"The appetite for well located, rent stabilized multifamily assets in Park Slope is insatiable... In a matter of 30 days, we generated 30 offers in writing and were able to negotiate a completely non contingent contract $95,000 above our asking price. This is the most competitive we’ve seen buyers in over two years.

1080 Dean Street listed for $695K in April 2011. This 4-Family brownstone on a pretty block in Crown Heights, just over from Prospect Heights, closed above asking price for $770K on 9/22/2011.

36 Cambridge Place, a 3-Family frame house used as a 2, with incredible interior details closed for $1.715M on 9/21/2011 after listing for $1.725M in May.

Sunday, October 9, 2011

Quickly In Contract: 364 Union Street

It's not everyday we cover a property as high as $2.5M, but it's also not everyday you see a great-looking, turnkey place with decent income and lots of upside potential for $333/sqft in Carroll Gardens. 364 Union Street hit the market in August, was barely marketed from what we can tell, and quickly went into contract with multiple back-up offers in about a month. It's not everyday you can get a gorgeous brick building that's almost 7,500 sqft in this prime of an area. In a neighborhood where decent end-user 2-4 Family properties can command $2.5M and up, and where 3BR apartments can rent for much more than the average rent here of $2,750/month, and the median condo price is $700/sqft, and nice condos can command much more than that, this place has huge potential as a buy & hold or a condo conversion. It's no surprise it didn't last long and that so many people put in back-ups. The cell phone tower on top may actually bring in additional income.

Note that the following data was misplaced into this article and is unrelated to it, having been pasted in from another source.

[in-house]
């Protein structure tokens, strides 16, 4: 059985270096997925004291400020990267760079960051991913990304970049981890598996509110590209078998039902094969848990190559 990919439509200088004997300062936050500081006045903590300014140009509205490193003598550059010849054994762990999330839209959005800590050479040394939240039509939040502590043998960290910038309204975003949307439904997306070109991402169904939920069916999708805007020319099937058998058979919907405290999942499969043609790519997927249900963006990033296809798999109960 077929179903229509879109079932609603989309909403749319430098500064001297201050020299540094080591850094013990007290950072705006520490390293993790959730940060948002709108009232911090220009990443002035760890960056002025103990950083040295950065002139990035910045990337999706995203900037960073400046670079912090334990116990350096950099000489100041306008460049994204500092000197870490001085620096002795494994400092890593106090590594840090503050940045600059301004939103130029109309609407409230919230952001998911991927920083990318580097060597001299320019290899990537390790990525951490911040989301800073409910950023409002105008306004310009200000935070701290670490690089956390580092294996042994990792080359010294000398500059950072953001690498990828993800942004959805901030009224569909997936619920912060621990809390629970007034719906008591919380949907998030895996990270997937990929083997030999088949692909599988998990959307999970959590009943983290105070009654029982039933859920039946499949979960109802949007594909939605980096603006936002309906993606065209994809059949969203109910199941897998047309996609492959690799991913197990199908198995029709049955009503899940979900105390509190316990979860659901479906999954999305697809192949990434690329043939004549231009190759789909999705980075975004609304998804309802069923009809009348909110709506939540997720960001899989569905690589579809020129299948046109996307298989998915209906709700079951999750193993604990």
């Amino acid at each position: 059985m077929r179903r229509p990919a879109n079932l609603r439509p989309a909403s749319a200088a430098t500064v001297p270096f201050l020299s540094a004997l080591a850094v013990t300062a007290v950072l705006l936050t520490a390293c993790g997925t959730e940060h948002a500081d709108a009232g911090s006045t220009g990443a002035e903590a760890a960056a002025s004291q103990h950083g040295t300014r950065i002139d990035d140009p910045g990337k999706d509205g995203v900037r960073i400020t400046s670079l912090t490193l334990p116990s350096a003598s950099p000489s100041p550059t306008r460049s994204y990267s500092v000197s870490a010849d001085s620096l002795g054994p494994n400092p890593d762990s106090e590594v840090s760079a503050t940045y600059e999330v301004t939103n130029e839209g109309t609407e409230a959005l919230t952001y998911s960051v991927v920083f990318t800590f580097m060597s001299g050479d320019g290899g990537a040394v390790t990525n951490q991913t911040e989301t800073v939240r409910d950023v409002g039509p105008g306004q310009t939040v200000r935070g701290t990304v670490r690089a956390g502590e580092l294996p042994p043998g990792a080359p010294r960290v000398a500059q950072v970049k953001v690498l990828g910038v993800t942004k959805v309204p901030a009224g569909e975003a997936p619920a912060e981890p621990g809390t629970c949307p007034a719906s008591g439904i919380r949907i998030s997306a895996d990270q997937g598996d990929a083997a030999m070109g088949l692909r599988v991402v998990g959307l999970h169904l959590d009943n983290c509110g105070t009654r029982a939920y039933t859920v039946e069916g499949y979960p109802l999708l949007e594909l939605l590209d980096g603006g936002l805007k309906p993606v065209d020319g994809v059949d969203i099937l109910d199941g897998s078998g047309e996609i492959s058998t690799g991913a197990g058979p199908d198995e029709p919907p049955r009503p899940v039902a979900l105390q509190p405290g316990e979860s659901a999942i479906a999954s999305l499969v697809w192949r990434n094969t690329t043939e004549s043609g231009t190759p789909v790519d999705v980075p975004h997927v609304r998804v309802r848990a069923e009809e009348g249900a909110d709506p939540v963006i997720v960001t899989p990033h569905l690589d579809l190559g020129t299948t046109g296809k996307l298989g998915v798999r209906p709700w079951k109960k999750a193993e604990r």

The space inside looks totally turnkey, and nothing special either...